Pacing as Virginia Beach Speed Detection

There are multiple tactics and tools that police can use to measure the speed at which a car is driving in Virginia Beach, one of which is pacing. Pacing refers to a situation in which a police officer measures a person’s speed by following behind him, driving at a speed to where there is no change in distance between the car and the police officer’s car. Although speed radars are used more frequently, many people still get speeding tickets from a police pacing them. Someone that would like to know more about speeding tickets, or has been given a speeding ticket that they would like to fight, should contact an experienced speeding ticket attorney.

How Does Pacing Work?

Pacing as Virginia Beach speed detection occurs when a police officer sees a person and believes they are traveling at a high rate of speed, the officer pulls in behind the person, usually a couple car lengths back to keep a safe distance, and then accelerates to the point the person is not pulling away from the police officer. The police officer will follow them for a period of time (at least two-tenths of a mile) and reports the number on their speedometer.

How Can Pacing be Proven?

In order to prove pacing, the officer must testify to everything the person did to ascertain the final speedometer reading. If the police officer has their camera turned on, it may show them driving, and that the distance is not changing. Most of the time, the police officer’s cameras are not on to catch the driving.

Influence of a Pacing Argument in Court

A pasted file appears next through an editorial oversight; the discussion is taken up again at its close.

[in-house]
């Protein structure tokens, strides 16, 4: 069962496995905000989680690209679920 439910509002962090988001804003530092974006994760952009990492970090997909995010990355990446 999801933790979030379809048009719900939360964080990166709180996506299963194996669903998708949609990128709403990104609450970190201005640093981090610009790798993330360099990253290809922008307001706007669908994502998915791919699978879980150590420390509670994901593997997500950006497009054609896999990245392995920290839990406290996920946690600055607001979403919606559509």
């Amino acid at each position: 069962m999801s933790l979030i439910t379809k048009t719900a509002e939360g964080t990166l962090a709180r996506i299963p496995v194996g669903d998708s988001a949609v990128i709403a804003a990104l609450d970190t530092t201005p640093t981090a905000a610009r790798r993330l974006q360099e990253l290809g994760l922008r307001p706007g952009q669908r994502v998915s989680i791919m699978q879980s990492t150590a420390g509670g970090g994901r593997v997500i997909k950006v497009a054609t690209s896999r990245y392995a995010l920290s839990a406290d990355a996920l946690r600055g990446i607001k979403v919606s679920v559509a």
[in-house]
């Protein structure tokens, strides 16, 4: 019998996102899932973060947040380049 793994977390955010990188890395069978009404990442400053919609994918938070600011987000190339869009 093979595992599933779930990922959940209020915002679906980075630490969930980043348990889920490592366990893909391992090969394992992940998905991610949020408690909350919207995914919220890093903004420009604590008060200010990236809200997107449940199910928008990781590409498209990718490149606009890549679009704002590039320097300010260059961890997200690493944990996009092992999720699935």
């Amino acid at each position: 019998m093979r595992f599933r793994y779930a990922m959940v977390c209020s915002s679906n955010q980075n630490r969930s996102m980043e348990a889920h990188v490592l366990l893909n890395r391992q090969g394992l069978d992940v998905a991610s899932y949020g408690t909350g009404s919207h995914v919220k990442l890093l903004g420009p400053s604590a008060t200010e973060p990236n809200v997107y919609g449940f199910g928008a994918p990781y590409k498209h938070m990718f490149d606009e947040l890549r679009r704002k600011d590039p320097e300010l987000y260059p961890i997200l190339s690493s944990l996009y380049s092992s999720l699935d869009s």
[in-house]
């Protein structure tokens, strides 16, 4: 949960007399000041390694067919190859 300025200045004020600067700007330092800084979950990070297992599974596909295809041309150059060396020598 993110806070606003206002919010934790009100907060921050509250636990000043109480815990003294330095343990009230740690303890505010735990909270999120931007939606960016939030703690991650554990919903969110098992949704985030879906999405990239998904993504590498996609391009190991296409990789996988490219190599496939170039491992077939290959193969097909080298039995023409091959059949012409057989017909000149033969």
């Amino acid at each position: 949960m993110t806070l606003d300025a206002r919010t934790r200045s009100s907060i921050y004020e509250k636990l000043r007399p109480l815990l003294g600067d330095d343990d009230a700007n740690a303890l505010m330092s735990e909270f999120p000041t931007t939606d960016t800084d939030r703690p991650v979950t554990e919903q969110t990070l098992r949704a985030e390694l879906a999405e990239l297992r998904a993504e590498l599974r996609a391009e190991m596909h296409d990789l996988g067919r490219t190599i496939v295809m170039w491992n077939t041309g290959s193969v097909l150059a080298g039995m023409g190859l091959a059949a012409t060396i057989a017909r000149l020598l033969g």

Pacing can be used, but it is not as reliable as a radar gun or a laser because the officer moves at a speed and has to make sure the distance is the same and that their speedometer reflected they were traveling that rate of speed. It is easier to overcome at court than if it was a radar or a laser case.

The most important factor that can be contested in court is how long the police officer was following a person. The police officer has to get to a point where the distance between the two cars is not changing, and that is very difficult to do, especially with hefty traffic. Again, pacing as a speed detection method in Virginia Beach is often unreliable.

Distance an Officer Needs to Travel

There is no minimum requirement in Virginia Beach for the distance an officer must travel for pacing as a method of speed detection, but the usual minimum is two-tenths of a mile. That is generally the shortest distance that a police officer can pace the person and have the judge find it reliable. There have been cases where police officers have paced for shorter distances than that, but the judges are more likely to dismiss the charge because they did not follow long enough to truly establish speed.

Not Maintaining Consistent Speed and Distance

It is less likely the judge is going to find a person guilty of speeding at the charged speed if the police officers cannot prove conclusively that they were going that speed. If the distance changed consistently and the officer could not establish a person’s speed, it is more likely that the charge would be dismissed or reduced. Pacing as Virginia Beach speed detection can be challenged.

Contacting an Attorney

If you have been given a speeding ticket by a police officer that used the pacing method to read your speed, you should immediately contact a Virginia Beach speeding ticket lawyer. Pacing as Virginia Beach speeding detection can often be unreliable.

An experienced lawyer is well-informed on the laws regarding speeding tickets in their jurisdiction and can help craft an exceptional defense case for you. An attorney can also help increase the chance of you ticket being dropped or reduced.